In a nutshell, the work aims to produce ‘home-grown’ stories for children between the ages of 4 and 9 years old (or even older as in our case) who are learning to read.
In Lesotho, as in many African countries, the policy is to teach children to learn to read in Sesotho as well as in English which is the official medium of instruction, the language of learning and teaching.
Whatever one may think of this policy, the fact remains that children learning to read in a language they don’t understand are at a distinct initial disadvantage. The whole point of reading is to get to the meaning of the text.
This is not possible if one does not understand the language of that text firstly as a spoken language.
The children of Malealea are exposed to very little spoken English. Most parents do not speak English, and even if they have a smattering of English, they certainly do not speak it at home. There is no English TV or radio or even newspapers or magazines. Their teachers speak English at school, but this is often far from adequate, particularly as the language of instruction.
So, our work at Paleng, through this project, is to create stories in SeSotho, the local language, and make them available to people who can use them, these being the children themselves, their teachers and parents, and other people looking for stories in SeSotho.
We are a pilot-site for this project, which means that we are helping with the testing of this project on all levels, from technical (it is a web-site based project) to social to contextual to linguistic levels. The thinking is that if it can work in our rural and remote southern African context, then it can work anywhere in Africa. This is an Africa-wide project. We share pilot-site status with centres in Uganda, Kenya and South Africa, and the web-site aims ultimately to offer stories in all African languages.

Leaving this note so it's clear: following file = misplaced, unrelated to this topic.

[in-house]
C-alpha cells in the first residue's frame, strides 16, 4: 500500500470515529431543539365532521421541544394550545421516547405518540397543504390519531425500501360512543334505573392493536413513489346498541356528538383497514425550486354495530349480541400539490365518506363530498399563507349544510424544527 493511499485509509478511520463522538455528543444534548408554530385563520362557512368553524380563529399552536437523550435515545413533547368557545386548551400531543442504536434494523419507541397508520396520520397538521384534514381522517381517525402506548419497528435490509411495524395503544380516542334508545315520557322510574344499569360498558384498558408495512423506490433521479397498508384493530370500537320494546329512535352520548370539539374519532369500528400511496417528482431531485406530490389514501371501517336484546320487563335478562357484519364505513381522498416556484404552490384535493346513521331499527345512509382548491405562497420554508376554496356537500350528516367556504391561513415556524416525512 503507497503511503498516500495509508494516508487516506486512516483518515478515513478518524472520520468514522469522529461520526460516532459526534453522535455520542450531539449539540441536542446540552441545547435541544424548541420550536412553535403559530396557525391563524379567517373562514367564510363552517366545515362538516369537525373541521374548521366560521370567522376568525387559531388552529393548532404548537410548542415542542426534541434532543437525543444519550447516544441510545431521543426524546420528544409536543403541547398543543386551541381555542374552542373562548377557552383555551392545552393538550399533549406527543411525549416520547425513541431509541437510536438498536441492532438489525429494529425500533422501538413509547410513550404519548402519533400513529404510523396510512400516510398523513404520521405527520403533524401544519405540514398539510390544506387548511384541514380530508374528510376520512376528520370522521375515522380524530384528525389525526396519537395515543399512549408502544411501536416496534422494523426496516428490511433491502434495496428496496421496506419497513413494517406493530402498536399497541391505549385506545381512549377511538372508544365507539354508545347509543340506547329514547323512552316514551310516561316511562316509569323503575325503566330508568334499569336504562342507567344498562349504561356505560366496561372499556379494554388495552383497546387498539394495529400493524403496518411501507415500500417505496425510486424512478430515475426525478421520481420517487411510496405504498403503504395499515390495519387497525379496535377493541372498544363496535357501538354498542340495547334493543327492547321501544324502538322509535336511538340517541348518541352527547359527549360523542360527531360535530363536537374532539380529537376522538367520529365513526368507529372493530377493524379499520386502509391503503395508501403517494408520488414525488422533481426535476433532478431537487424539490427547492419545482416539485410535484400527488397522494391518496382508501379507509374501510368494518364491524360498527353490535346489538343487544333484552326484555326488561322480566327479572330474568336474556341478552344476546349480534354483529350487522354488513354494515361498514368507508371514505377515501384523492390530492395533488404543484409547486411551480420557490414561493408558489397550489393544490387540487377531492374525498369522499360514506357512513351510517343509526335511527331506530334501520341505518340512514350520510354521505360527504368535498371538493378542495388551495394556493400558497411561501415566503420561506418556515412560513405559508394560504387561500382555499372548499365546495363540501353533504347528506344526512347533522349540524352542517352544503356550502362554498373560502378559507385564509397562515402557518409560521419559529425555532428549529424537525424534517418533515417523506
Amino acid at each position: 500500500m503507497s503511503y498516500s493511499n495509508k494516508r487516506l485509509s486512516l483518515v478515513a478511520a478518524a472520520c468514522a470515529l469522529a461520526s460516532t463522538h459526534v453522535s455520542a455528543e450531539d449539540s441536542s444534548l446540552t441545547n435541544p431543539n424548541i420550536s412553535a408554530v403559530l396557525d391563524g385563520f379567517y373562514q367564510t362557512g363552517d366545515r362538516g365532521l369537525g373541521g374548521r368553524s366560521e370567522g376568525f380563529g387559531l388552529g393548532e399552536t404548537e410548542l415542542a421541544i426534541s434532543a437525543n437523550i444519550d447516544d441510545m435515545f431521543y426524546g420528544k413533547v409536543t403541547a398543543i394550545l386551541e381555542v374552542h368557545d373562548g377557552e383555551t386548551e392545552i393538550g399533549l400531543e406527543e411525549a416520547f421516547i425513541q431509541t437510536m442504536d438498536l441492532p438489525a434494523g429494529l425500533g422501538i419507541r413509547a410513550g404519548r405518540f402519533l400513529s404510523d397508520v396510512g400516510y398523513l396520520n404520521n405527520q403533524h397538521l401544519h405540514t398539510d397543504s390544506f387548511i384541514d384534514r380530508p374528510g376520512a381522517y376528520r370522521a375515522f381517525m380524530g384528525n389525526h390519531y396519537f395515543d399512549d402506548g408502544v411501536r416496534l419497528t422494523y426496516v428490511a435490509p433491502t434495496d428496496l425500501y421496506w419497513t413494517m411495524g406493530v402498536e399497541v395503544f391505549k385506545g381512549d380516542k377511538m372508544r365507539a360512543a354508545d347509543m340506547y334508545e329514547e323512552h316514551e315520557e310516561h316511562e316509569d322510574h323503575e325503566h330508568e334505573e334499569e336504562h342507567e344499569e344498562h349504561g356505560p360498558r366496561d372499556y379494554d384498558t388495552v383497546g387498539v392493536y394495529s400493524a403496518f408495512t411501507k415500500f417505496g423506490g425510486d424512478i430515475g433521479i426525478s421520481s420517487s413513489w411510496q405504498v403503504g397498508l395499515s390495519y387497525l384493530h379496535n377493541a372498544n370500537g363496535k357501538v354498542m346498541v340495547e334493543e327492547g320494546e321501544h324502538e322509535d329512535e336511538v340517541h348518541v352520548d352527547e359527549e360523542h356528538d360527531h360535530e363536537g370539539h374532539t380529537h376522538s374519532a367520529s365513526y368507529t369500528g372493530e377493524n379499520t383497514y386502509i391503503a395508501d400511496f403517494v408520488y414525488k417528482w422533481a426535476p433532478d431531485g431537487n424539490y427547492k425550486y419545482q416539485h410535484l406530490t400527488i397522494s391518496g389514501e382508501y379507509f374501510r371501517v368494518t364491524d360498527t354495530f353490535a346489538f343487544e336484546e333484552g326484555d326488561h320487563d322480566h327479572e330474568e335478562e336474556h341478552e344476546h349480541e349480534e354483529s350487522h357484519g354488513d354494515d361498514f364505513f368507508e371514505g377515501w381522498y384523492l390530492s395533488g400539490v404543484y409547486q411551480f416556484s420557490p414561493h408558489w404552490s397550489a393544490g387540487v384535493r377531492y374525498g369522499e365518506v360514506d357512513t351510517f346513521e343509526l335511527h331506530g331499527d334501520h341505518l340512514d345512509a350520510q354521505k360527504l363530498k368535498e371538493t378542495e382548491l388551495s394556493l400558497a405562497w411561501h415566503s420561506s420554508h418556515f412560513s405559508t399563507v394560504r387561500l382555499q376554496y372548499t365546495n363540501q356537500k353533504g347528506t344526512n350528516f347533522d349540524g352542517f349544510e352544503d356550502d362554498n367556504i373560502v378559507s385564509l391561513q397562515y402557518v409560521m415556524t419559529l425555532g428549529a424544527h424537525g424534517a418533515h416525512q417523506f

It is a very exciting and important project, and we are proud to be part of it.
We develop stories in conjunction with a wide range of people: children, teachers, interested adults, anyone really, who has a story to tell.
As part of our work for ASP, we held one story-crafting workshop, which went very well. We got some very interesting stories from this workshop, firmly based in the local context.
We submit our stories to the central team for screening, editing, checking of translation etc.
We are also illustrating some of our stories, an interesting process and a lot of fun.
As soon as our stories appear on the ASP web-site, we will let you know!
Our plan for next year is two-fold:
(i) we want to get some of our stories into the local schools, so we are looking at having two of our stories made into print form and distributed. We think that we may have found some funding for this, we will let you know!
(ii) We would like to have book-making sessions with our Paleng children. Now that story telling is a regular part of our activities, we would like children to write down and illustrate the stories that they have told us, and to create new ones.
Of course we will continue to be a pilot site and to produce stories for the African Storybook Project, but we would like to spread our wings just a little bit further J
Donations towards printing and distribution costs of little books, and towards stationery for children for book-making (specifically paper, cardboard, scissors and magazines (for collages) would be wonderful.